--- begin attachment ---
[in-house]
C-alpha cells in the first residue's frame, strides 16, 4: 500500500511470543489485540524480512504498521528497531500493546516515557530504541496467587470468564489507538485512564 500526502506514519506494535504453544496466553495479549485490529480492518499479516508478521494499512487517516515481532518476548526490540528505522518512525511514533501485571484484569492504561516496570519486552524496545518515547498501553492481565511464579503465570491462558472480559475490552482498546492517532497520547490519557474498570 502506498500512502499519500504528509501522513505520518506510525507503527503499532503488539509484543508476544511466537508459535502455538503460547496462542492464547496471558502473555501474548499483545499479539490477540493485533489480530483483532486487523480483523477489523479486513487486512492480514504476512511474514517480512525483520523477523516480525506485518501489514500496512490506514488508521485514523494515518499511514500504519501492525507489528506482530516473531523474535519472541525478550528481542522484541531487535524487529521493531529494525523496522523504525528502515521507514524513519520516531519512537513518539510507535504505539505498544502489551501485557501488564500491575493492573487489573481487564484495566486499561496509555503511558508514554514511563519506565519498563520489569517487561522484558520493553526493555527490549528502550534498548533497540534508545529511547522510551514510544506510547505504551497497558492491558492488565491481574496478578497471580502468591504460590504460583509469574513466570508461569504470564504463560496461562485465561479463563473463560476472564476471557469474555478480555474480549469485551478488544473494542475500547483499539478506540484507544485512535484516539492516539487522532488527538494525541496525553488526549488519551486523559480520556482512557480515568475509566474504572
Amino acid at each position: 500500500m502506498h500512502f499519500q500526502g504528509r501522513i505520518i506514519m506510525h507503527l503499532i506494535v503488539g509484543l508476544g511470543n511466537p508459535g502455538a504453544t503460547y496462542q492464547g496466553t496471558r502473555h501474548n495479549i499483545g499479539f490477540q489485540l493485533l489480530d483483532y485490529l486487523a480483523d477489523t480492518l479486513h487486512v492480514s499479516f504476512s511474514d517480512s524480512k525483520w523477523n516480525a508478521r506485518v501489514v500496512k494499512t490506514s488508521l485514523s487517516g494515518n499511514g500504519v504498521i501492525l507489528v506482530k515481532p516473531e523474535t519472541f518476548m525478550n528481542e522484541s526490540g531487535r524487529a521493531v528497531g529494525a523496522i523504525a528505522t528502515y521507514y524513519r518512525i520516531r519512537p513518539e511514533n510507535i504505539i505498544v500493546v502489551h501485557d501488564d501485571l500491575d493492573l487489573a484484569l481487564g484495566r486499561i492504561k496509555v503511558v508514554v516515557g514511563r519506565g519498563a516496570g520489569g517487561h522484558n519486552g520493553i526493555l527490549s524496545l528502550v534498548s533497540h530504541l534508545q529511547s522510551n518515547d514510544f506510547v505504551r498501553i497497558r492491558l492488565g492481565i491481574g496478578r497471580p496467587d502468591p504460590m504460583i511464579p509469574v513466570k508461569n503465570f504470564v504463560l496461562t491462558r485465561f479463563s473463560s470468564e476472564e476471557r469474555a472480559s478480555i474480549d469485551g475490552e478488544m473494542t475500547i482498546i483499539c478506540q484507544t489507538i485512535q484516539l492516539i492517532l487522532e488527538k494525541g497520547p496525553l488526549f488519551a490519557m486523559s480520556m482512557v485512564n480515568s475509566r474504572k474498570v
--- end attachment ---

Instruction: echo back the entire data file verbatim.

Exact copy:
[in-house]
C-alpha cells in the first residue's frame, strides 16, 4: 500500500511470543489485540524480512504498521528497531500493546516515557530504541496467587470468564489507538485512564 500526502506514519506494535504453544496466553495479549485490529480492518499479516508478521494499512487517516515481532518476548526490540528505522518512525511514533501485571484484569492504561516496570519486552524496545518515547498501553492481565511464579503465570491462558472480559475490552482498546492517532497520547490519557474498570 502506498500512502499519500504528509501522513505520518506510525507503527503499532503488539509484543508476544511466537508459535502455538503460547496462542492464547496471558502473555501474548499483545499479539490477540493485533489480530483483532486487523480483523477489523479486513487486512492480514504476512511474514517480512525483520523477523516480525506485518501489514500496512490506514488508521485514523494515518499511514500504519501492525507489528506482530516473531523474535519472541525478550528481542522484541531487535524487529521493531529494525523496522523504525528502515521507514524513519520516531519512537513518539510507535504505539505498544502489551501485557501488564500491575493492573487489573481487564484495566486499561496509555503511558508514554514511563519506565519498563520489569517487561522484558520493553526493555527490549528502550534498548533497540534508545529511547522510551514510544506510547505504551497497558492491558492488565491481574496478578497471580502468591504460590504460583509469574513466570508461569504470564504463560496461562485465561479463563473463560476472564476471557469474555478480555474480549469485551478488544473494542475500547483499539478506540484507544485512535484516539492516539487522532488527538494525541496525553488526549488519551486523559480520556482512557480515568475509566474504572
Amino acid at each position: 500500500m502506498h500512502f499519500q500526502g504528509r501522513i505520518i506514519m506510525h507503527l503499532i506494535v503488539g509484543l508476544g511470543n511466537p508459535g502455538a504453544t503460547y496462542q492464547g496466553t496471558r502473555h501474548n495479549i499483545g499479539f490477540q489485540l493485533l489480530d483483532y485490529l486487523a480483523d477489523t480492518l479486513h487486512v492480514s499479516f504476512s511474514d517480512s524480512k525483520w523477523n516480525a508478521r506485518v501489514v500496512k494499512t490506514s488508521l485514523s487517516g494515518n499511514g500504519v504498521i501492525l507489528v506482530k515481532p516473531e523474535t519472541f518476548m525478550n528481542e522484541s526490540g531487535r524487529a521493531v528497531g529494525a523496522i523504525a528505522t528502515y521507514y524513519r518512525i520516531r519512537p513518539e511514533n510507535i504505539i505498544v500493546v502489551h501485557d501488564d501485571l500491575d493492573l487489573a484484569l481487564g484495566r486499561i492504561k496509555v503511558v508514554v516515557g514511563r519506565g519498563a516496570g520489569g517487561h522484558n519486552g520493553i526493555l527490549s524496545l528502550v534498548s533497540h530504541l534508545q529511547s522510551n518515547d514510544f506510547v505504551r498501553i497497558r492491558l492488565g492481565i491481574g496478578r497471580p496467587d502468591p504460590m504460583i511464579p509469574v513466570k508461569n503465570f504470564v504463560l496461562t491462558r485465561f479463563s473463560s470468564e476472564e476471557r469474555a472480559s478480555i474480549d469485551g475490552e478488544m473494542t475500547i482498546i483499539c478506540q484507544t489507538i485512535q484516539l492516539i492517532l487522532e488527538k494525541g497520547p496525553l488526549f488519551a490519557m486523559s480520556m482512557v485512564n480515568s475509566r474504572k474498570v